Thursday, December 5, 2019

The Peanut Butter Falcon: A Review


For better or worse I am a critic who gets hung up on details. For most of The Peanut Butter Falcon, I could roll with it as it eased it way down the North Carolina coastline. Then we got to the end, and I thought the people here, who already had done a host of pretty irrational things, went so far off the deep end I could no longer roll with it. I know what The Peanut Butter Falcon is going for: sweetness, inspiration, a folksy Mark Twain-like journey with an unlikely group of wanderers.

However, I've long held that it's one thing to know what someone is aiming for and another to believe it.

Zak (Zack Gottsagen) has to live in a retirement home despite being only 22 years old because of his Down Syndrome. He has no family or friends to care for him, but he chafes at being stuck there. His great dream is to attend the wrestling school advertised by his hero, the Salt Water Redneck, on the VHS he watches ad nauseum. With some help from his roommate Carl (Bruce Dern), he makes a daring escape wearing nothing but his underwear to Ayden, North Carolina.

Meanwhile, Tyler (Shia LaBeouf) is still emotionally scarred by the death of his brother Mark (Jon Bernthal, seen only in flashbacks). A fisherman by trade, he is struggling financially and has no issue taking from rival fishermen Duncan (John Hawkes) and Ratboy (rapper Yelawolf). The battle escalates to Tyler burning down their equipment, fleeing as they give chase.

Unbeknownst to Tyler, Zak was hiding on his boat, and now the two join forces, Tyler more reluctantly. Tyler will take Zak to Ayden then go on his own to Jupiter, Florida to start anew. As our Huck & Jim float down the Outer Banks, Tyler simultaneously avoids and attempts to attract Eleanor (Dakota Johnson), Zak's caregiver who wants to bring him back.

Circumstances force them to join up as they avoid Duncan and Ratboy. Eventually finding the now-retired Salt Water Redneck aka Clint (Thomas Haden Church), his wrestling school is reopened for this passionate student and a chance for Zak's own match under his new wrestling name, "The Peanut Butter Falcon". Ultimately, despite violent acts visited on them, things work out for this new type of family.

Image result for the peanut butter falconAs I said, despite my own misgivings about the overtly cloying nature of The Peanut Butter Falcon, I could accept things as they were going. It isn't until Zak is cheered on by Clint, Tyler and Eleanor about actually competing in a backyard wrestling match that I became alarmed.

It is more than just my thinking co-writers/directors Tyler Nilson and Michael Schwartz pretty much ran out of story so they needed something more to add. It's again my poor penchant for details, and this detail is the idea that a group of adults would encourage and support anyone going into a wrestling ring with essentially a few hours of training. Zak's Down Syndrome on this matter is irrelevant: I would have been just as alarmed if it had been Tyler or Eleanor who was about to jump into the ring.

I thought they were all essentially bonkers for supporting someone's delusions masquerading as 'inspirational'. I thought it highly irresponsible for people to behave in this way.

Even if I put aside the notion that people old enough to know better would cheer on someone putting his life and health at risk in this way, The Peanut Butter Falcon failed to win me over because this is not an original idea.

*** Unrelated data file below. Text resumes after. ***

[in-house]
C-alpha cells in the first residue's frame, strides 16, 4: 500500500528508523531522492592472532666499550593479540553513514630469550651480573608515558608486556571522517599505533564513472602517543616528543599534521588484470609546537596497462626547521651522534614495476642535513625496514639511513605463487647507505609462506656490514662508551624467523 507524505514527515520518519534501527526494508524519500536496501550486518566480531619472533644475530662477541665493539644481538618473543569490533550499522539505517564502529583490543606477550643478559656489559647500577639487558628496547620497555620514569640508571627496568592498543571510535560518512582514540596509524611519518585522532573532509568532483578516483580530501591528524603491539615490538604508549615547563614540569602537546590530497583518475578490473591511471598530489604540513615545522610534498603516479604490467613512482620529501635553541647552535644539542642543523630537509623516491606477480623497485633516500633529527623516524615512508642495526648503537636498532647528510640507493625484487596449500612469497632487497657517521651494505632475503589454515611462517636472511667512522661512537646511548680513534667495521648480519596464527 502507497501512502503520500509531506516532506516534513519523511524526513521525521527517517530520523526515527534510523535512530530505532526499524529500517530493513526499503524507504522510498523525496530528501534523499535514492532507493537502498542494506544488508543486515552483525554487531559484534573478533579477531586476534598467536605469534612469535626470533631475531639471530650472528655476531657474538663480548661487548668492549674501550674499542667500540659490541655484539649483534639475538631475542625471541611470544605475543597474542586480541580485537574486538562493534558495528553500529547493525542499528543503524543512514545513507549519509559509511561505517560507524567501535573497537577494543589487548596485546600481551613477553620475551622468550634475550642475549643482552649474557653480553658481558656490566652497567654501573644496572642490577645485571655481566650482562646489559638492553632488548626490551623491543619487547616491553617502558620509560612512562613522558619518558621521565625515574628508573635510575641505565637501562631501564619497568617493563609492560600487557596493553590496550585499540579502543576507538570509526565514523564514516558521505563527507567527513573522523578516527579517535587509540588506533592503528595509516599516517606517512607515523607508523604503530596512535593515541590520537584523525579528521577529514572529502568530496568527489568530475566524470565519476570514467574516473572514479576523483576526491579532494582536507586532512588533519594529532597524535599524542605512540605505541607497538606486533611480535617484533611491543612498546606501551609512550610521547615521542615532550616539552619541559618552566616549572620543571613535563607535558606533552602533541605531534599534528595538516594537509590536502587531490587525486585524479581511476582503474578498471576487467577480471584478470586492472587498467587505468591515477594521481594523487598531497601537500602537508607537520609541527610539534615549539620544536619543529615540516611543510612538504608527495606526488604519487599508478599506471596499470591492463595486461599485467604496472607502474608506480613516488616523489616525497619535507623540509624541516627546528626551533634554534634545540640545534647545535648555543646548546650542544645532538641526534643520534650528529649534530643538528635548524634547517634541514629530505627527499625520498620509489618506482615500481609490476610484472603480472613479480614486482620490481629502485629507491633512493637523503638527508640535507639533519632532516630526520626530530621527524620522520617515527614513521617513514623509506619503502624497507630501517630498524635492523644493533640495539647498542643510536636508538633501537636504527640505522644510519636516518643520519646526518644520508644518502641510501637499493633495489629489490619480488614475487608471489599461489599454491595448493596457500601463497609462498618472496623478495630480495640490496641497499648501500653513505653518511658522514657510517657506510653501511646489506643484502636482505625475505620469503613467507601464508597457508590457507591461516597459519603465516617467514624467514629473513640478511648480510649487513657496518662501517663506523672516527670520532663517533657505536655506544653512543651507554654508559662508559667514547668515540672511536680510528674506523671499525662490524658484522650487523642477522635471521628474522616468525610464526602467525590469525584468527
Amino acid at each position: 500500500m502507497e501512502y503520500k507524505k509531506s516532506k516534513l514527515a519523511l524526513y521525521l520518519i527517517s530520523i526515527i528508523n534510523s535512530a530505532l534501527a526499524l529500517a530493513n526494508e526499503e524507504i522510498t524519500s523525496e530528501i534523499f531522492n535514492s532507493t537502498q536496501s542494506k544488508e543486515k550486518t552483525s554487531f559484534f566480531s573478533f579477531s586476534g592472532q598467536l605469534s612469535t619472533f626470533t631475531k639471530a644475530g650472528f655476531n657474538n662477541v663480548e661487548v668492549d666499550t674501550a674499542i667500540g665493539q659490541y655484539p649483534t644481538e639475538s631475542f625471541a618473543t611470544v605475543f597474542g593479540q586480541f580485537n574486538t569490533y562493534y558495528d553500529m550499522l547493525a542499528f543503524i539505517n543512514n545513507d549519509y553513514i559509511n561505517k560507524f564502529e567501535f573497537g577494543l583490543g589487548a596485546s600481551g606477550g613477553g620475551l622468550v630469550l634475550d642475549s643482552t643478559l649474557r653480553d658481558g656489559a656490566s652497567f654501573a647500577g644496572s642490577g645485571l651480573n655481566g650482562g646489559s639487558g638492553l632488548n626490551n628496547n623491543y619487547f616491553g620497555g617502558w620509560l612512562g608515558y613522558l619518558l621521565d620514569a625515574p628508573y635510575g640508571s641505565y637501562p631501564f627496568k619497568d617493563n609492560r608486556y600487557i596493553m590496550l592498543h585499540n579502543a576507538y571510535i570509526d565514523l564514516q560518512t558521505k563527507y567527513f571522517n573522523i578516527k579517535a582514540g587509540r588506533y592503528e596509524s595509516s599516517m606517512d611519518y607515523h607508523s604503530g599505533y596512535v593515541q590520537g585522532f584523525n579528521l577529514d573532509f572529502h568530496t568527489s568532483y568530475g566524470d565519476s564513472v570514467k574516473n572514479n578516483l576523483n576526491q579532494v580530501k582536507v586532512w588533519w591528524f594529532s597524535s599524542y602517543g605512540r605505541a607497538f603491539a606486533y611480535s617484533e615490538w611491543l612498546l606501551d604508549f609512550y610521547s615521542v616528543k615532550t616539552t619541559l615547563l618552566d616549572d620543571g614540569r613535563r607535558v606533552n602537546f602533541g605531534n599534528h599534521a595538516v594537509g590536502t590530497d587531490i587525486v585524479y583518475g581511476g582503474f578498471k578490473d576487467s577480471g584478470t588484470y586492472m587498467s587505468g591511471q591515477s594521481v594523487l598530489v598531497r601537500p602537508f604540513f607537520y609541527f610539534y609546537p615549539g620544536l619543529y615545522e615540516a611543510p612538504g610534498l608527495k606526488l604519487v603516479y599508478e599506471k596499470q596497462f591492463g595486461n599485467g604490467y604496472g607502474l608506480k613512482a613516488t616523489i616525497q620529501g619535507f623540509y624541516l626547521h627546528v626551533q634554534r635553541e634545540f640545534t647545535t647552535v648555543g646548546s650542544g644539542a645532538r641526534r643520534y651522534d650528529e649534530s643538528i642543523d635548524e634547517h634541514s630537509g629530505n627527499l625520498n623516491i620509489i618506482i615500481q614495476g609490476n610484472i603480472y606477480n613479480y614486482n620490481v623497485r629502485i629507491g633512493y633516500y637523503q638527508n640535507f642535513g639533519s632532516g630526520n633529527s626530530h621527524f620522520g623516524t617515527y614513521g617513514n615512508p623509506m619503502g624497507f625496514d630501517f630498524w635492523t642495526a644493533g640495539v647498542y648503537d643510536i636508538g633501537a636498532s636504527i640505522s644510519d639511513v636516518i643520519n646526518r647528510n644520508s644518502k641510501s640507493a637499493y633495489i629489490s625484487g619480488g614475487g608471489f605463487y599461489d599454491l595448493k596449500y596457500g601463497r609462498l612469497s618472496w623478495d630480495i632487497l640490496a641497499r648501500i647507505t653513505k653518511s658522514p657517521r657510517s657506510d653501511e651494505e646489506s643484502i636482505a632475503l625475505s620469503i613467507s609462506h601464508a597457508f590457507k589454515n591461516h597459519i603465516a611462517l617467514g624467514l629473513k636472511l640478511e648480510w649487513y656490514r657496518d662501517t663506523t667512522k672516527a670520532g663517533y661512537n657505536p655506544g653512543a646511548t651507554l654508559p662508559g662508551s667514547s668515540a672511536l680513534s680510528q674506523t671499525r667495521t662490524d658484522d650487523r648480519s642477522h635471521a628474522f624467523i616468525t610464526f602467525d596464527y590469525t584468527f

As I kept watching, my mind began to think of The Peanut Butter Falcon as Rain Man: Bayou Sojourn, substituting Down Syndrome for autism and a stranger for his brother. You have the outwardly crusty and angry man who is really a softy on the inside, the 'endearing' innocent lost in the woods (or in this case the swamp), the surprisingly not-hostile agent/antagonist, and some magical realism that makes Zak's dreams come true.

Image result for the peanut butter falcon
Again, I know what they were going for, but this tale left me surprisingly cold, like a song I've heard before but sung better. It's a good effort but I didn't believe any of it.

As a side note, the folk-style music was a plus.

I think LaBeouf gave it a good actory go as this troubled man that grew to care for his dead brother's substitute, but something about his performance felt too calculated. Johnson did well, but I question Eleanor's intelligence on many levels. I didn't believe someone as educated as Eleanor would fall for the rustic Tyler. I didn't believe she wouldn't think that Zak would hunt down Salt Water Redneck given his intense devotion to him. Then again, she apparently never use Google to find if the school was even open anymore.

Gottsagen was fine in his role. He did well, though one senses he is less playing a character and more playing a variation of himself. For what it's worth, while it is good that people with disabilities get chances to portray themselves, has it been that long since what I think is a stronger, better and more realistic take on Down Syndrome on the television show Life Goes On starring Chris Burke?

Church struck me as too implausible as a major wrestling star. Hawkes and Yelawolf at least seemed to capture the essence of Duncan and Ratboy, the ultimate in poor white trash.

I think The Peanut Butter Falcon did both Tyler and Eleanor poorly. If Tyler had a genuine bond with Zak or if Eleanor was made to be straightforward menace or genuine concern for Zak's well-being as her motives versus somewhere in the middle we might have had more.

The Peanut Butter Falcon is I think too faux-sweet and touching. My view is that too many are seeing something here that is not there. Just like the wild world of wrestling, The Peanut Butter Falcon is calculated, predictable and far too scripted. 


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